Many companies were caught off-guard in the spring when diagnoses of COVID-19 multiplied rapidly and forced businesses to close or drastically change their policies with little warning. Now companies that have reopened must prepare for the future. As we have seen in recent weeks, resurgences may occur at any time in different parts of the country. And epidemiologists have warned about a potential second wave of infections in the fall.
Continue Reading Reopening and Readjusting: Preparing for a Diagnosis or Resurgence in the Coming Months

In our last post, we discussed policy changes and new procedures that companies should consider as they reopen amid the COVID-19 pandemic, particularly given the increase in cases in many parts of the country. But companies cannot change policies in a vacuum: they must clearly and effectively communicate these changes to employees, customers, and the public. Clear, written policies will be ineffective if they are not communicated effectively.
Continue Reading Reopening and Readjusting: Communicating COVID-19 Policies to All Stakeholders

Business closures have been immensely difficult for companies of all sizes during the COVID-19 pandemic. But reopening is proving difficult, too, especially given the ever-changing nature of the pandemic. As cases have surged in recent weeks in new parts of the country, businesses have been forced to reassess their operational plans in both the near- and long-term. Owners and executives are paying close attention both to customer and employee safety. And businesses must be mindful of potential legal ramifications of their decisions.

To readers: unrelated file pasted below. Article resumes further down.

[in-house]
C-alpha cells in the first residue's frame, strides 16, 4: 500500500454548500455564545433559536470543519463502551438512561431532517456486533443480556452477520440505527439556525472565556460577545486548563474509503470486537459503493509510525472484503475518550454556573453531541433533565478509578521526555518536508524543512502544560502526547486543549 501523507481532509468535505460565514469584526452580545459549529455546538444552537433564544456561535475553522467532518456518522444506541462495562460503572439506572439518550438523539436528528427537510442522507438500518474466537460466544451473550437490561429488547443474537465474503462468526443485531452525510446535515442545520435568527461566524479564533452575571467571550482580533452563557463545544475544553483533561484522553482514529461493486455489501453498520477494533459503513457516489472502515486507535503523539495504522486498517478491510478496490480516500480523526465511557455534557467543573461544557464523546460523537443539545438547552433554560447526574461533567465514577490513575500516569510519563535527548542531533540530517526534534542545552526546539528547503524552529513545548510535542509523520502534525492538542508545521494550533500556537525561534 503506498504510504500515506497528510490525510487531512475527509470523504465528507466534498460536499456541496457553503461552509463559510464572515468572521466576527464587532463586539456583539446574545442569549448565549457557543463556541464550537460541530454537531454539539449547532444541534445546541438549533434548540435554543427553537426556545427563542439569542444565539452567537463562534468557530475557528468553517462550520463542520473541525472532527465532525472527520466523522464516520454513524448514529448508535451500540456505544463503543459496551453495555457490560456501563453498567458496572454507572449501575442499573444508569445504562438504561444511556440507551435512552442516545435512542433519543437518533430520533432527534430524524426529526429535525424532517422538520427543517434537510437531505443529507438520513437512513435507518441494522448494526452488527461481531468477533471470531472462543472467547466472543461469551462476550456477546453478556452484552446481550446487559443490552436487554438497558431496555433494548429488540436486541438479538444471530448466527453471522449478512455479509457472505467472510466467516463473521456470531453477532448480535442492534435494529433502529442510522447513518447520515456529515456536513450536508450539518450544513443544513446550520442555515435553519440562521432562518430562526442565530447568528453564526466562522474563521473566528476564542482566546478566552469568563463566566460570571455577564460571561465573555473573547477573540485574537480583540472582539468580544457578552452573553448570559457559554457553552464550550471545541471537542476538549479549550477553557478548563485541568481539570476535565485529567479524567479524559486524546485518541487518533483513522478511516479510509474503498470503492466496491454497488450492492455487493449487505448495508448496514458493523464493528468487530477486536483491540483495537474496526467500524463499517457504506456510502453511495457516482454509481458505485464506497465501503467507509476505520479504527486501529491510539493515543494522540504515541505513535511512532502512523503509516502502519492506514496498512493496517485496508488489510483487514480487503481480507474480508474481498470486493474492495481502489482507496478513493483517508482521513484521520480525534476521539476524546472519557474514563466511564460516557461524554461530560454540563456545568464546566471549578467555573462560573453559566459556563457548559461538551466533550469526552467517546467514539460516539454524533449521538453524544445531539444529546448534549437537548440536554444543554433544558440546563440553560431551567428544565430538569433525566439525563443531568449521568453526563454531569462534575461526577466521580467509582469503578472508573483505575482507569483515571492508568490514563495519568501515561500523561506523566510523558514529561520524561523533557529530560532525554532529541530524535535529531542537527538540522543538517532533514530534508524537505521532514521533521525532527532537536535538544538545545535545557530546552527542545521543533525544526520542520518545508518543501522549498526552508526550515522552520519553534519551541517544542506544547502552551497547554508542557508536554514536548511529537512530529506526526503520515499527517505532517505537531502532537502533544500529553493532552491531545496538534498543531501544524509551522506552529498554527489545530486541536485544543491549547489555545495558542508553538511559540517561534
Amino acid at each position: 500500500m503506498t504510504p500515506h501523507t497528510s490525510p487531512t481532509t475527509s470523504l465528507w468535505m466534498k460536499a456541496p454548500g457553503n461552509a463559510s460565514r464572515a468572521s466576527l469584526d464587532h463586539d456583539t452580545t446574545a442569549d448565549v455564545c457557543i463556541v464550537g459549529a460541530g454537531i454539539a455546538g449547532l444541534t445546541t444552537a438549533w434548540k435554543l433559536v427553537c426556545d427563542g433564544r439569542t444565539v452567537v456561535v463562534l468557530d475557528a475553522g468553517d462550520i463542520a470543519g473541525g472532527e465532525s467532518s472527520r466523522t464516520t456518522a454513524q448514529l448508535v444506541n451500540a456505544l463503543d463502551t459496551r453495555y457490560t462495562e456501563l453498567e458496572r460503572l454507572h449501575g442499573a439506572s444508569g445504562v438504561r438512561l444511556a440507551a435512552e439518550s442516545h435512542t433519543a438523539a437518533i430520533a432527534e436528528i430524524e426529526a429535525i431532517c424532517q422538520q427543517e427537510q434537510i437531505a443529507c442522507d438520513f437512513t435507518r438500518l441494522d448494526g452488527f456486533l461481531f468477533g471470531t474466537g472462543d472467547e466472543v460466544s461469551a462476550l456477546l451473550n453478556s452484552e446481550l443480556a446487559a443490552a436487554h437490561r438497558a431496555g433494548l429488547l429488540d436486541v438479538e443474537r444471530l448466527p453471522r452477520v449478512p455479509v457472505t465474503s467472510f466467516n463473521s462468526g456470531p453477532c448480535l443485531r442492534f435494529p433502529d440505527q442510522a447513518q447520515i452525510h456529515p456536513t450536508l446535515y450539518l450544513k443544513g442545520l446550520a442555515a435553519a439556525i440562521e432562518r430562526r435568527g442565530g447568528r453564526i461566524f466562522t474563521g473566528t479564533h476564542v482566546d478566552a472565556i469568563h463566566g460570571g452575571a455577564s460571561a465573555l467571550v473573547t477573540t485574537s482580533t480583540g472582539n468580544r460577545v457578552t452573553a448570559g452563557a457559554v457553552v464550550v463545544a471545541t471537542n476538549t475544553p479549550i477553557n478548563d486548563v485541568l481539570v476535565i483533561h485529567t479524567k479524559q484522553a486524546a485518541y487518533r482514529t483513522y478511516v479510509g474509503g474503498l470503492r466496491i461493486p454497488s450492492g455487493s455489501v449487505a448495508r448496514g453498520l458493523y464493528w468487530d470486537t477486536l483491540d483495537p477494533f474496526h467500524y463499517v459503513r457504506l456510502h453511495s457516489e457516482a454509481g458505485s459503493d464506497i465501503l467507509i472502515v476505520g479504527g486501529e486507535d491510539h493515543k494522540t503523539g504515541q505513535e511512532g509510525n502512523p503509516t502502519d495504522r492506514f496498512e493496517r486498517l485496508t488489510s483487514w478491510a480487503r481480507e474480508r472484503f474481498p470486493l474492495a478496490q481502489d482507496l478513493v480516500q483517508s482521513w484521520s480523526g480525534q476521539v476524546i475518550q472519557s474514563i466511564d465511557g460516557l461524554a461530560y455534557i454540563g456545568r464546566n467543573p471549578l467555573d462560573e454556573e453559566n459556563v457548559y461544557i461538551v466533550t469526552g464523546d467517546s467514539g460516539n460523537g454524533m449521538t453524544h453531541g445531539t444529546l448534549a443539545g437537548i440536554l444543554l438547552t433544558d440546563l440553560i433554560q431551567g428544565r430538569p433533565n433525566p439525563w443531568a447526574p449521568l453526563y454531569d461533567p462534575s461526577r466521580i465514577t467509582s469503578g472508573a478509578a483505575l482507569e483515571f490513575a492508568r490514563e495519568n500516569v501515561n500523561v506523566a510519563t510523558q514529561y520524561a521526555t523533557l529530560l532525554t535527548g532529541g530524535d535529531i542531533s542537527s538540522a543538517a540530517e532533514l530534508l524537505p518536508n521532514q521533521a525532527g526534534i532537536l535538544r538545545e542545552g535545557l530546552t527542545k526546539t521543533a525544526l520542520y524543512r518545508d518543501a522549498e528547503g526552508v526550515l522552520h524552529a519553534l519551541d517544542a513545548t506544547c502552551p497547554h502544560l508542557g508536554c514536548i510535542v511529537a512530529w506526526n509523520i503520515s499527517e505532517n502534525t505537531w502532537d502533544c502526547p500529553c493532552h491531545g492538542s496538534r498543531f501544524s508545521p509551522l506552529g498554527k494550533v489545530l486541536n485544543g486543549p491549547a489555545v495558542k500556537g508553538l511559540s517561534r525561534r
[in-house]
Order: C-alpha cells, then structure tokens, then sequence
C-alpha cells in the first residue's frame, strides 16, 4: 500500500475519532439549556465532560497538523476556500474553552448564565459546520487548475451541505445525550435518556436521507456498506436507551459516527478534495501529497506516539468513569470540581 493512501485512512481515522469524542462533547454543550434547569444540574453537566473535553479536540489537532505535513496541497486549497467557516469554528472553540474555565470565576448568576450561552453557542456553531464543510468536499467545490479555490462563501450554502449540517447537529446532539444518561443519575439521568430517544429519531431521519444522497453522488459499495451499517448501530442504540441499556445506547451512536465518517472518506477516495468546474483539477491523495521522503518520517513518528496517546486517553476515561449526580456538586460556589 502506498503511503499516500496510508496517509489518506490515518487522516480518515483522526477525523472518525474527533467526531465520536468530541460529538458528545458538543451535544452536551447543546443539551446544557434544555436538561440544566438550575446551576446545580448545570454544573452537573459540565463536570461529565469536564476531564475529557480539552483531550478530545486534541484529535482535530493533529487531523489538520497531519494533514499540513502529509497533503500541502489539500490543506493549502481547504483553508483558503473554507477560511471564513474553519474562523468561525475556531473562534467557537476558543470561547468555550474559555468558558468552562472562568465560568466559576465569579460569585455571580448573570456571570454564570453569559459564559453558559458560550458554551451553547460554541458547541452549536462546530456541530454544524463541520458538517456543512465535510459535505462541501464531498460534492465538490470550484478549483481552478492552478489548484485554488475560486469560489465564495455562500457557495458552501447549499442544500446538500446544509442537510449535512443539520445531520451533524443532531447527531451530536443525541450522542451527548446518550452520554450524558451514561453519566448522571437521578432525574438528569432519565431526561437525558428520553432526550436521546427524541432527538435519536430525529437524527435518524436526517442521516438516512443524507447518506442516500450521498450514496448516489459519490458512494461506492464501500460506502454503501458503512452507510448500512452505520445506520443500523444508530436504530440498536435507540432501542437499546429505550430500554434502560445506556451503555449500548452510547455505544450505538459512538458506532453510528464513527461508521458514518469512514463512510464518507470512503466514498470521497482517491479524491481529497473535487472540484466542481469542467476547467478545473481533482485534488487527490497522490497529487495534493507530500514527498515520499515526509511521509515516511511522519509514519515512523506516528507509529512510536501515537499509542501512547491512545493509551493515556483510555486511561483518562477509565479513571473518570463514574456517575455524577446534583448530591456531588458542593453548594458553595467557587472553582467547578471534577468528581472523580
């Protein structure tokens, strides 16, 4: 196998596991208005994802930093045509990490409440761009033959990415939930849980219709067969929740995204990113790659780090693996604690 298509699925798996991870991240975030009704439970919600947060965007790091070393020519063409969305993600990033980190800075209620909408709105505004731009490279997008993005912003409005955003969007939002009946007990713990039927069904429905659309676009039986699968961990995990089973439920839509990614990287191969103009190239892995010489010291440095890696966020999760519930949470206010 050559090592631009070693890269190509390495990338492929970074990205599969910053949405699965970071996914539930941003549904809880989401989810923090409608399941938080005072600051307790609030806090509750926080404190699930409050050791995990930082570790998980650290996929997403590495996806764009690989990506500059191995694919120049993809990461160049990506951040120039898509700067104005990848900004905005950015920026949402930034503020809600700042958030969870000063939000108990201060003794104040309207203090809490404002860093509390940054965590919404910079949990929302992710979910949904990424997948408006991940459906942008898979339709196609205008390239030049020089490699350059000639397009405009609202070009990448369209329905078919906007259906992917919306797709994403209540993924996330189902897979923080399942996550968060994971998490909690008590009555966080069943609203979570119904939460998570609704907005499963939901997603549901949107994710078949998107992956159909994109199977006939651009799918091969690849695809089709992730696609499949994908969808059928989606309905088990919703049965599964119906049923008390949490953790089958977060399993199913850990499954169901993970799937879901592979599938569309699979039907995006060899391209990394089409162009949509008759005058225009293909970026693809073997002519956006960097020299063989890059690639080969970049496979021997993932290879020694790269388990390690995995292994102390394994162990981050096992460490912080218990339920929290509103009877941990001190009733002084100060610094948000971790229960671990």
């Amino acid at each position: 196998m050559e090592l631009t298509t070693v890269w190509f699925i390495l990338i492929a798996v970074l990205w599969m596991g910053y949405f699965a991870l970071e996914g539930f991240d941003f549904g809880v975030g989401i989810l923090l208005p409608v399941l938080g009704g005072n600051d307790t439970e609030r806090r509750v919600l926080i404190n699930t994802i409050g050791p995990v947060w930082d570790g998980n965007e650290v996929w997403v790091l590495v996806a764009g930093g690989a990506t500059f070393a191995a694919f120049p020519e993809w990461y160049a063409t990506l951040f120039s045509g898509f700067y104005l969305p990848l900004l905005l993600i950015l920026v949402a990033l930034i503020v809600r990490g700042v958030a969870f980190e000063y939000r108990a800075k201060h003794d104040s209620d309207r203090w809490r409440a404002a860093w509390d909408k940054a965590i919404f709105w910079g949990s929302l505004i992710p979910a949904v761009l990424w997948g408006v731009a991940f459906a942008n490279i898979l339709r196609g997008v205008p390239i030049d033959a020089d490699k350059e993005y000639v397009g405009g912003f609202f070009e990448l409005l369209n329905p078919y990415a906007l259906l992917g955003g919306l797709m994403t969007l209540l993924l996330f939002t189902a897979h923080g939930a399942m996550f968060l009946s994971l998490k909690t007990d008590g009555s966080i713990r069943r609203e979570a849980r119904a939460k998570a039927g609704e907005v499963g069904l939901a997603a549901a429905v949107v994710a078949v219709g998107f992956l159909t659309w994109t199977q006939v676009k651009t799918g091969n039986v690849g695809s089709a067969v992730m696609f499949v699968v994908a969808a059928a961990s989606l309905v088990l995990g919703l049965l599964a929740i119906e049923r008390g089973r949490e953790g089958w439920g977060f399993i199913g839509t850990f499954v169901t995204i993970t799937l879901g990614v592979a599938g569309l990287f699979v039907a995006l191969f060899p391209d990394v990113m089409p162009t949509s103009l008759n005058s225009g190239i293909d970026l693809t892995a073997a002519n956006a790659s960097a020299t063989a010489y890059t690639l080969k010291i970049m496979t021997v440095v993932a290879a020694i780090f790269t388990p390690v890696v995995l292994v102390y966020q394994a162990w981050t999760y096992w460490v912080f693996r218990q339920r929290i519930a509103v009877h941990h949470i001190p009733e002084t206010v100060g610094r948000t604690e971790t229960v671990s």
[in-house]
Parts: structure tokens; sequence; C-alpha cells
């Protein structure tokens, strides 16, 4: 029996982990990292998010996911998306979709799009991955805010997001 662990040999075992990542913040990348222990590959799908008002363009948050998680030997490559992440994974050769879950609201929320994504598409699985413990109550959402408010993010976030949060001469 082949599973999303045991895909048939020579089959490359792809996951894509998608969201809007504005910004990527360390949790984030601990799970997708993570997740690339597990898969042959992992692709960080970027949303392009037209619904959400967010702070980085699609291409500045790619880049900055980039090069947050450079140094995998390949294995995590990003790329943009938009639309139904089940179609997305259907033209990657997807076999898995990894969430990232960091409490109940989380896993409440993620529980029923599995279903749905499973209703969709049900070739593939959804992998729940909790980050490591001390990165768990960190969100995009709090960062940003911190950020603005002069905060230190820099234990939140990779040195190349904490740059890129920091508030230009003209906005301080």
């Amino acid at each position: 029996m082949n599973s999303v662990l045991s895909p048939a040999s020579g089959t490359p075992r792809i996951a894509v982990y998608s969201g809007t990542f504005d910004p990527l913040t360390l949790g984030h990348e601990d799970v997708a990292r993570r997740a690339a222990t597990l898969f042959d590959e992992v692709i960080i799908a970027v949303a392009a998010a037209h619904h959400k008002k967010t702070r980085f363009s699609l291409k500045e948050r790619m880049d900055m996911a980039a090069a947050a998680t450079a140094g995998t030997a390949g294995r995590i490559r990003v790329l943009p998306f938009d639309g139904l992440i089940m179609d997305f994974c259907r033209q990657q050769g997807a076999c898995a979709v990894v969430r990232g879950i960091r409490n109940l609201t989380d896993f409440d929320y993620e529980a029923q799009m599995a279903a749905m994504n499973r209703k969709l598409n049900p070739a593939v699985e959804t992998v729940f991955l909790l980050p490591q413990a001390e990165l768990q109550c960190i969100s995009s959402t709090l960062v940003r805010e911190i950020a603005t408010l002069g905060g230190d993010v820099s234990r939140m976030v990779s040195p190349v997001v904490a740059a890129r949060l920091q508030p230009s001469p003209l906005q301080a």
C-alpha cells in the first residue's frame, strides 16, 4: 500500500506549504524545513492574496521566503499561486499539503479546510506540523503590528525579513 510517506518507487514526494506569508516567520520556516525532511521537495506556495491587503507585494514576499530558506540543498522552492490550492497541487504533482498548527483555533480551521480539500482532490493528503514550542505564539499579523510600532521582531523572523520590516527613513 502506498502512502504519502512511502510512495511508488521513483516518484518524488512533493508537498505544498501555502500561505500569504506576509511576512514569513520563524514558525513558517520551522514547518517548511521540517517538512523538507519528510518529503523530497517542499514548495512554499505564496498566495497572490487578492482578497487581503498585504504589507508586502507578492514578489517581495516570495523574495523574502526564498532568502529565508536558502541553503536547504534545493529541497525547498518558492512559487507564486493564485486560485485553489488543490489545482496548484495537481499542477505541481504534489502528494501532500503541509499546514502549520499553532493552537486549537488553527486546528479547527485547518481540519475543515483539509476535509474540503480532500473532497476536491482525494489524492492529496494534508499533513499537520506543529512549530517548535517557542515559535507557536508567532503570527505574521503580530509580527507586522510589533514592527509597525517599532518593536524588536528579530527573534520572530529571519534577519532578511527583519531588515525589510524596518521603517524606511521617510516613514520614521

Continue Reading Reopening and Readjusting: What Businesses Should Be Thinking About

As COVID-19 lawsuits proliferate, businesses and their counsel should prepare for a battle of the experts on causation when there is no direct evidence that a plaintiff’s injury can be attributed to a certain source. As product liability lawyers know, plaintiffs typically must prove both general causation and specific causation in tort cases alleging exposure to a pathogen. General causation requires expert testimony to show that the exposure to something – here the novel coronavirus – can cause the type of injury – COVID-19 – that affected the plaintiff. Specific causation, however, requires something more. To prove specific causation, plaintiffs must be able to attribute their exposure or injury to a particular defendant.
Continue Reading Expert Strategies: Battling Causation in COVID-19 Tort Cases

On June 19, 2017, the U.S. Supreme Court decided Bristol-Myers Squibb Co. v. Superior Court of California (BMS), an action brought in California state court that included some non-California plaintiffs alleging injuries not suffered in California. The Supreme Court – for the second time this term – narrowed where plaintiffs can constitutionally sue companies.

The decision already is impacting mass tort actions. On the same day as the BMS decision, a Missouri state court declared a mistrial in an action alleging that Johnson & Johnson’s talc products cause ovarian cancer.

BMS provides product liability defendants with an opportunity to argue that state courts do not have personal jurisdiction over them when the claims have no connection with the defendants’ activities in the forum state.
Continue Reading Checking Out of Hotel California: The U.S. Supreme Court Holds That Plaintiffs Cannot Sue Companies Anywhere They Do Business

On May 30, 2017, the U.S. Supreme Court issued its opinion in BNSF Railway Co. v. Tyrrell (BNSF), another case that defines the constitutional limits of general personal jurisdiction over companies.

The major issue in BNSF was whether a railroad company had a substantial enough presence in Montana for the Montana courts to assert general jurisdiction over the company. The Court’s decision also answered whether a federal law, the Federal Employers’ Liability Act (FELA), conferred personal jurisdiction to state courts over railroad companies wherever they are “doing business.”
Continue Reading Safe Crossing: The U.S. Supreme Court Gets State Courts on Track with Daimler